The US Federal Reserve started Quantitative Easing (QE), which essentially means creating new electronic money by buying bonds from the market, in response to the global financial crisis in 2007-08. Additional money was pumped into the economy to save financial institutions and also the US economy from plunging into a recession.
The 'tapering' or withdrawal of QE first hit the market in 2013 when the then Fed Chairman Ben Bernanke talked about reducing the QE bond-buying scheme to normalise monetary policy operations in the world's largest economy. This sudden announcement of 'tapering' by Bernanke resulted in a huge outflow of dollar money from emerging markets like India, thereby impacting both the stock markets as well as currency value against the US dollar.
The QE measures over the years have swelled the Federal Reserve balance sheet from less than a trillion dollars in 2007 to over $8 trillion now. The sudden 'tapering' by the US Fed is now once again feared as the central bank has been pumping in money into the economy post the pandemic. Let's understand all the connected issues.
What is the current position of Fed rates and bond buying?
The US Fed rate or the short-term interest rates are in a range of 0-0.25 per cent since March last year, which is the lowest or near zero. The Fed rate is the rate at which banks borrow money from the central bank. Just like RBI's repo rate, the Fed rate is the benchmark rate that impacts the lending rates for housing, car, and other loans.
In addition, the Fed is currently buying $120 billion worth of bonds per month from banks and financial institutions. This buying of bonds from the market releases additional money into the financial system. The ultra-low interest rates and bond-buying encourage the flow of cheap money into emerging markets for short-term gains.
Why is the two days Federal Open Market Committee (FOMC) meeting on September 21-22 important?
The 12-member FOMC members set the Fed rates and also manage the monetary policy with the objective of supporting long-term growth and employment. In India, there is RBI's monetary policy committee with half a dozen members, which sets the interest rates in the country. FOMC members are meeting on September 21-22 to take a call on short-term interest rates and a bond-buying scheme.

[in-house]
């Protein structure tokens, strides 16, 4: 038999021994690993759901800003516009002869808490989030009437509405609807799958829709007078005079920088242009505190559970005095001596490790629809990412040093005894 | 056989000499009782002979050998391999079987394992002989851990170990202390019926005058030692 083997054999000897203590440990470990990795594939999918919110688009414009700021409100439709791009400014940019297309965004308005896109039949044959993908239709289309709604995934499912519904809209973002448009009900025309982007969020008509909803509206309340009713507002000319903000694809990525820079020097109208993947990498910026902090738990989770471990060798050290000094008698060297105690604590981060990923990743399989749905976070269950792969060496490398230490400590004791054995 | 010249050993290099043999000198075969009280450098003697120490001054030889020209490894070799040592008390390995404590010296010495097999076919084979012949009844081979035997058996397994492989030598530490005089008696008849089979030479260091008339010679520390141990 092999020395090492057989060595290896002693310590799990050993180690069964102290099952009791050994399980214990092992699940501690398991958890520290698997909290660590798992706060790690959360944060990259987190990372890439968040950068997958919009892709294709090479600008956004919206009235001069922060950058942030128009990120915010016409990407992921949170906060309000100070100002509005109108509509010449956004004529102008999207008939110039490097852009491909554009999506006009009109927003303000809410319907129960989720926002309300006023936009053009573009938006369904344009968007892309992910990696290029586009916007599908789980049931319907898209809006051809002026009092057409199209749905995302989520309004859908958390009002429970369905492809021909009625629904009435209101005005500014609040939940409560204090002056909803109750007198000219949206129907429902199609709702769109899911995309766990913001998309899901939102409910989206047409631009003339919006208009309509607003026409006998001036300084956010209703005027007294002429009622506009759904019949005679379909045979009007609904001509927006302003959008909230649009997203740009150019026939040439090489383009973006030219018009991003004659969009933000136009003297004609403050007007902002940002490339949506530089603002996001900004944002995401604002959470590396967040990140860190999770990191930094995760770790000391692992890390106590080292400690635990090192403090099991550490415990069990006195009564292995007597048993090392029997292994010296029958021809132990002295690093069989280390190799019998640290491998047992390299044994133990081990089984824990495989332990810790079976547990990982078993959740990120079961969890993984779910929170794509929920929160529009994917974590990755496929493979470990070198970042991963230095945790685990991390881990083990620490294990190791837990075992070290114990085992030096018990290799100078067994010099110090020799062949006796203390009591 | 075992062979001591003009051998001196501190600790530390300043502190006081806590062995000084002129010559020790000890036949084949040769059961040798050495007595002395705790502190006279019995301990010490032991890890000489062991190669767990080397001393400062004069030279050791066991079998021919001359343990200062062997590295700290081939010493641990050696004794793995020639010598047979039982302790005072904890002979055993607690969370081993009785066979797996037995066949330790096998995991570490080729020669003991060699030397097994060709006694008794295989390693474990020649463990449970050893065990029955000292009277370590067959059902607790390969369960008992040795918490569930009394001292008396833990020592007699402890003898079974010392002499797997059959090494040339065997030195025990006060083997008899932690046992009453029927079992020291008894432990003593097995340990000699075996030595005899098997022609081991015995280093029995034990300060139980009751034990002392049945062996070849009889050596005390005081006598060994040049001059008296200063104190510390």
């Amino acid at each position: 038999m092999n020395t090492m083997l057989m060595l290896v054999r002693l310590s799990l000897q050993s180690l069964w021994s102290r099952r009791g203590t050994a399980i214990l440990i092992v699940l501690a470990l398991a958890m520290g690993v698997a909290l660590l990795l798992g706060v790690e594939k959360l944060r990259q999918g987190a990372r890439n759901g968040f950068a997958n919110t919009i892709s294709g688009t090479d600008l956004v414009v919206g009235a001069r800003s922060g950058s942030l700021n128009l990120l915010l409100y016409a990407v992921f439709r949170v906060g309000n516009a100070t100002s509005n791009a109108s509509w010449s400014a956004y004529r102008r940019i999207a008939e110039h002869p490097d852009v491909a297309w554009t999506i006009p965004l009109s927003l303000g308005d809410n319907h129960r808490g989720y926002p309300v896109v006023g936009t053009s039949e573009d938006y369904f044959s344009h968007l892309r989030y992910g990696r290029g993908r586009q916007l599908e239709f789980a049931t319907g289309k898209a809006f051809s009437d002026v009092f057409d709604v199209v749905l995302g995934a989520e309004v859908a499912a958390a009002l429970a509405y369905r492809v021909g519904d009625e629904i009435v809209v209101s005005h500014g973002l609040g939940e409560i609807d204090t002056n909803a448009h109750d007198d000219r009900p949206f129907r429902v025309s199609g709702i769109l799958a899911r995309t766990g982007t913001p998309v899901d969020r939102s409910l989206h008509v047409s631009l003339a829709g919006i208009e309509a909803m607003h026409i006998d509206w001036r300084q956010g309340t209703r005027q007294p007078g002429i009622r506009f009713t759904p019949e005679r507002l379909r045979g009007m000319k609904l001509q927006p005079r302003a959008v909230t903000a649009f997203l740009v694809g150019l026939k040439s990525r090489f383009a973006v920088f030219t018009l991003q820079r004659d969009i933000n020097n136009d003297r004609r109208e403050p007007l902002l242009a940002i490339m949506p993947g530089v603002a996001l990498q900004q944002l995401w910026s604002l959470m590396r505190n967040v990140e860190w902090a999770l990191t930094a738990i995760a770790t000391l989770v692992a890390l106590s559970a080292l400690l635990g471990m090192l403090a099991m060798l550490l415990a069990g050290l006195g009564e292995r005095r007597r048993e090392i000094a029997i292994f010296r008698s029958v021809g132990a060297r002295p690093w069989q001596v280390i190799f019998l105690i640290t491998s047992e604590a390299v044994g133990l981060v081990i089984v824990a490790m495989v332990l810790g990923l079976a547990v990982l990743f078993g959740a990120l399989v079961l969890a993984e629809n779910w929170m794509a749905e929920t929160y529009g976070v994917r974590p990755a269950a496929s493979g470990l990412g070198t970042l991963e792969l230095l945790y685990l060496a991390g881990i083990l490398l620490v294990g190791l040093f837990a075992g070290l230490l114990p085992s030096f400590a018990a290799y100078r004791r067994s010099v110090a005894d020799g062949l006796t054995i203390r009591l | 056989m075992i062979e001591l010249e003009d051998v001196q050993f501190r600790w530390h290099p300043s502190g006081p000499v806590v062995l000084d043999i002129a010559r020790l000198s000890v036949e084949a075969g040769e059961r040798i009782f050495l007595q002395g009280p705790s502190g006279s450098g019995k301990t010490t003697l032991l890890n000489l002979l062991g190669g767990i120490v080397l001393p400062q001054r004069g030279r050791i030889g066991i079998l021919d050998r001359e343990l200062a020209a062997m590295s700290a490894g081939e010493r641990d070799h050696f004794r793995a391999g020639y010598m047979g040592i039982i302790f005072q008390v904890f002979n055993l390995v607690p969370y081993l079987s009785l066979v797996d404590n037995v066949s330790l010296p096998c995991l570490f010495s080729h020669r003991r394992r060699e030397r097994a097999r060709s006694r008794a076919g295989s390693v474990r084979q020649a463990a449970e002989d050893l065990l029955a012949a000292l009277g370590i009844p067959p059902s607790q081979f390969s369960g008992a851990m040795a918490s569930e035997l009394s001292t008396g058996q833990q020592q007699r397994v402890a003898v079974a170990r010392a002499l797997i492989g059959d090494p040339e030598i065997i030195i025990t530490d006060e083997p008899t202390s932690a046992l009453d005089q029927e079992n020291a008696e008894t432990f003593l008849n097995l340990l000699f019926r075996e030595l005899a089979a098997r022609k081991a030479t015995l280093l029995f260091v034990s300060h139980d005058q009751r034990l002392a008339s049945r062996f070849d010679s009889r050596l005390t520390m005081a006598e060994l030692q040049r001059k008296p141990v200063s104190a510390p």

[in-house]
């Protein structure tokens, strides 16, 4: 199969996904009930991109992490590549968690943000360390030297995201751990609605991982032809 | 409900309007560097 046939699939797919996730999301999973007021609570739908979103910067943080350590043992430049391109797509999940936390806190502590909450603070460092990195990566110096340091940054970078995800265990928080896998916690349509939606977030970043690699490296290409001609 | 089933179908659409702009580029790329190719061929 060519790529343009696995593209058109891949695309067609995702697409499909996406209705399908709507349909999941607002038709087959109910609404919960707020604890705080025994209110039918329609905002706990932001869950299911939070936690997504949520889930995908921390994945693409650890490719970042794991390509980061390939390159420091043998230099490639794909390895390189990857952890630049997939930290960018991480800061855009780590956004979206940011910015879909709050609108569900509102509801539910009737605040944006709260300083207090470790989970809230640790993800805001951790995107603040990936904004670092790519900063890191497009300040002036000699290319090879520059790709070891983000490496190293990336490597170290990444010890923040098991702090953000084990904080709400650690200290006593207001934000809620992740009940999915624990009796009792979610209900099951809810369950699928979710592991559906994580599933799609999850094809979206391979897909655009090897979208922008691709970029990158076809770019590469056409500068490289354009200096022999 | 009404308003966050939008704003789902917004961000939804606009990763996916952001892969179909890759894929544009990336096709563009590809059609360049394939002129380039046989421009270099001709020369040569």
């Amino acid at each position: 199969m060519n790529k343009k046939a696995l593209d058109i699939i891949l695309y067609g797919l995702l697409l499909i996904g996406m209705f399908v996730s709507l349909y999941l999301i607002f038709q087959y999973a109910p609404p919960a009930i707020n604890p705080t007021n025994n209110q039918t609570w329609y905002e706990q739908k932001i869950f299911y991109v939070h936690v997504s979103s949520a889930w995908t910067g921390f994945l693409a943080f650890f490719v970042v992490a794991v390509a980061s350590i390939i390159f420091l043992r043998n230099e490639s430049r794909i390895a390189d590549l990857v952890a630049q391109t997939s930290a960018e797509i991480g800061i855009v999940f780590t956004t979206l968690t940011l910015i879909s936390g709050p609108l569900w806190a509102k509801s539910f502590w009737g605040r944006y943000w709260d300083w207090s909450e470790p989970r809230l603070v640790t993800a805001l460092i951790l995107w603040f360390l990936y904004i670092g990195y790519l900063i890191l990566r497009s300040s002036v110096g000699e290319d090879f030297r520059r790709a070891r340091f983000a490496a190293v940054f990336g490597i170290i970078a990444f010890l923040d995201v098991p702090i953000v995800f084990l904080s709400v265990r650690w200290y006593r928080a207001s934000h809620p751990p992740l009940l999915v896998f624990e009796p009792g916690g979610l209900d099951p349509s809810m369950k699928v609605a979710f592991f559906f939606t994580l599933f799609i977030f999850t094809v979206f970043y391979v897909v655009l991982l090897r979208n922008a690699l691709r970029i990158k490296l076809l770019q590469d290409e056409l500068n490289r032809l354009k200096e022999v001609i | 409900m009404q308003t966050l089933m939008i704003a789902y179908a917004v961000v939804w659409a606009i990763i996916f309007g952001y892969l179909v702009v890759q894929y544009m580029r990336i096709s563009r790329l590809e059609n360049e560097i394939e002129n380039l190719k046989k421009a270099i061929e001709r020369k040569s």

What are the issues before the FOMC?
The Fed is likely to keep the status quo on short-term interest rates. In fact, the Fed had earlier communicated that the first hike in interest rates is expected sometime in 2022. It could deliberate on further advancing the dates depending upon the discussion amongst the members. The big issue before the FOMC, however, is the pace of slowing down of monthly purchases of $120 billion of bonds. The market is expecting Fed to taper or slow down the monthly bond buying.
What would happen when FOMC decides to slow down its purchase
Any decision to slow down the pace of bond buying will have an impact on the emerging markets. Easy monetary policy with low-interest rates -- both in domestic and global markets -- has fuelled asset prices everywhere. The inflation danger is already rearing its head. There are some economies like Brazil and Russia that have started increasing their interest rates. In India too the RBI has projected an inflation target of 5.7 per cent, which is closer to RBI's targeted upper band of 6 per cent.
Any withdrawal of bond buying would indicate the beginning of the end of the easy money policy cycle globally. This will have an impact on the country's stock market and the rupee value against the US dollar. If the FOMC decides on a very orderly withdrawal or a timeline over a longer period of time, the impact is likely to be lesser.
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